In my case, the move to NAIM caused a gradual decrease in playing time of classical music and an increase in listening to jazz . It stands now at 1:1 while with the older-different gear more than 80% of the material played was strictly classical.
The switch to a less powerful integrated NAIT, going from 100 to 30 WATTs, restricts a little more the useful volume which just makes the wife happier.
Overall, the amount of daily playing time through the two systems remained unchanged.
I’m listening to more radio than I used to . Streams are getting to be really high quality. Current fave is RP Mellow. Otherwise much the same, a mix of singer songwriter, Jazz, blues and 70’s prog rock. Lots of new stuff via RP, 6 music and R2 evening shows.
Curious, because jazz seems to be particularly popular among forum members - perhaps my dislike of jazz explains why I wasn’t drawn further into the Naim world!
As my taste in music has remained pretty much the same since my teens, and I still almost invariably listen to whole albums, and play music as often possible, getting lost in it, the answer to both the specific question, and the same re hifi in general, is no!
I had exactly the opposite reaction that @Haim had to using Naim gear. I listen to much more Classical music now.
I still love the way it makes Pink Floyd, Linda Ronstadt, The Outlaws, Allman Brothers etc, sound, and these make up about half of my listening; plus many others of course.
In 40 years of Naim ownership amount of time listening to music has ebbed and flowed. What I have listened to has changed over that time as I have discovered new bands/artists so in that way it has changed, but I still listen to some of the albums I had when I became a Naim owner on a regular basis. Have always listened to the radio through the system initially through a Meridan tuner, then via cable TV and now streaming.
Since getting a streamer (Uniti 1 to start and now an NDS) with a Qobuz subscription my listening has been transformed. I listen to a much wider variety of music than ever before. I absolutely love the ability to explore new artists, genres and the suggestions from the music room threads.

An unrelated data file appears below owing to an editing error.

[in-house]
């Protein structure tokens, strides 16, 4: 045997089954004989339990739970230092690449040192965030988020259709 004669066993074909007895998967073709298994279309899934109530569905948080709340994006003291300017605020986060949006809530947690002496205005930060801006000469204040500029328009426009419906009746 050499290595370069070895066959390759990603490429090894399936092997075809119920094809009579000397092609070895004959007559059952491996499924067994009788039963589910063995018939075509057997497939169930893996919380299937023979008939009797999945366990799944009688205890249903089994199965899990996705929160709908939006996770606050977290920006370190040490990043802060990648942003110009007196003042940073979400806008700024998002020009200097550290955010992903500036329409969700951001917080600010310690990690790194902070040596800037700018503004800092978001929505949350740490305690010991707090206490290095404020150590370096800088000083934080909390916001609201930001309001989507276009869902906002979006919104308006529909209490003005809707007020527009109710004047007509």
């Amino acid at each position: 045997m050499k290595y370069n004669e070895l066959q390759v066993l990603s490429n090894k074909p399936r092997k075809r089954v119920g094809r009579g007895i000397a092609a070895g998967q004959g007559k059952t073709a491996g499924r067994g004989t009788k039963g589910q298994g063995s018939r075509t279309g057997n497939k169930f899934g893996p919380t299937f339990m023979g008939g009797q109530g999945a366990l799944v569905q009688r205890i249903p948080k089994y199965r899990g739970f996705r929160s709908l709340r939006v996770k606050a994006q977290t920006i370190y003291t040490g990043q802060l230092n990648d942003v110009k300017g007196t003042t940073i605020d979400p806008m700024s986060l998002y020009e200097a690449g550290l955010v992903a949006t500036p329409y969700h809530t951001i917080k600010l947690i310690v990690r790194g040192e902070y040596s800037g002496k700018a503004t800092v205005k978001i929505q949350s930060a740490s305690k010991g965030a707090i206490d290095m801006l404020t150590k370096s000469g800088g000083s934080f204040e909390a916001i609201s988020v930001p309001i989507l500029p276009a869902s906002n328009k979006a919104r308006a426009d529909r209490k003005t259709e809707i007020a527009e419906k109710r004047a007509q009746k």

Never been much of a fan of classical or jazz music. My taste has always been prog, singer songwriter and rock. Naim haven’t changed this although I do branch out from time to time. What Naim does for me is inject some life, some vibrancy into listening. I want to be entertained by my music and I’m not bothered by neutrality or holographic imaging etc.
Since digitising all our CDs and putting a 272 into the lounge we do listen to more music, as it’s so easy to have on in background. Also listen to a lot more internet radio, we have presets from around the world across various genres.
Upgrading to 272/250 means I seek out more vocal/folk than previously because it it such a pleasure to listen to. Especially enjoying rediscovering CDs from 70s I’d forgotten about with Janis Ian being a particular favourite at the moment.
Speaker upgrade means we’re also listening to a lot more of our dance back catalogue!
In my opinion,
There is no connection between the musical taste and the audio equipment whose function is only to reproduce the recording in the best possible way.
I know someone with a 500 series who only hears Baroque music, before ,and after the purchase,just wants to hear more time.
I lost Peter Hammill for a while, it was while I had a CDX2 into a 282, actually I can’t blame the CDX2 as I also have his vinyl releases. He’d been a mainstay with my previous setups and I got him back with the 552 but whatever I liked about his stuff, both solo and with Van Der Graaf Generator, some of it went AWOL while I used the 282. I did give up “smoking” just before the Naim stuff but I don’t think that was a factor, the CD5x didn’t see him off with Rega amps so I think it was the 282.
My experience is not unlike @Haim. Since moving to, and then from, Naim in my main system, I have gradually widened my tastes in music from mainly classical, taking in jazz, folk even some rock. This may be partly caused by the systems I have been using, but there are other factors. A much bigger one is streaming from Qobuz. I can now explore all sorts of unfamiliar genres and artists with a few taps on my iPad and I find this wonderful for expanding my musical horizons. What’s best is this in no way diminishes my enjoyment of my classical library, perhaps it is even enhanced.
It’s possibly an unfashionable view, but I think we are living in something of a golden age for musical access and reproduction. True for me at any rate.